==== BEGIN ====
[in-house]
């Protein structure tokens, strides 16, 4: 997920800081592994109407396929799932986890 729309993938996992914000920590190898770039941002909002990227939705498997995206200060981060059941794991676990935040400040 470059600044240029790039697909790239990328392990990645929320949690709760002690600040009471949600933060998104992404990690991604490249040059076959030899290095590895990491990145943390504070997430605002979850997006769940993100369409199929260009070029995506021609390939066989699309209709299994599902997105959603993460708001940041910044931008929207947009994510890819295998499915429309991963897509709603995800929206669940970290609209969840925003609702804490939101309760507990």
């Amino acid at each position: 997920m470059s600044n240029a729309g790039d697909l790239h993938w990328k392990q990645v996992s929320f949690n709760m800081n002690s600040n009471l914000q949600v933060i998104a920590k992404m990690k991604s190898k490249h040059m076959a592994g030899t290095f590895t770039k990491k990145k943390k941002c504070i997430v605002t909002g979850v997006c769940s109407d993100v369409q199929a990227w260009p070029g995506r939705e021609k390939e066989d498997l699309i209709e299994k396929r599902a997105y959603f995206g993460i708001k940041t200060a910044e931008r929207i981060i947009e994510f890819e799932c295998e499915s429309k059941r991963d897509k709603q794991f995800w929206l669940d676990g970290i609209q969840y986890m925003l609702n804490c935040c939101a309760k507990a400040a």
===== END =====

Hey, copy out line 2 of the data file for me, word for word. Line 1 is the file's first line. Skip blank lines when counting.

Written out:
């Protein structure tokens, strides 16, 4: 997920800081592994109407396929799932986890 729309993938996992914000920590190898770039941002909002990227939705498997995206200060981060059941794991676990935040400040 470059600044240029790039697909790239990328392990990645929320949690709760002690600040009471949600933060998104992404990690991604490249040059076959030899290095590895990491990145943390504070997430605002979850997006769940993100369409199929260009070029995506021609390939066989699309209709299994599902997105959603993460708001940041910044931008929207947009994510890819295998499915429309991963897509709603995800929206669940970290609209969840925003609702804490939101309760507990």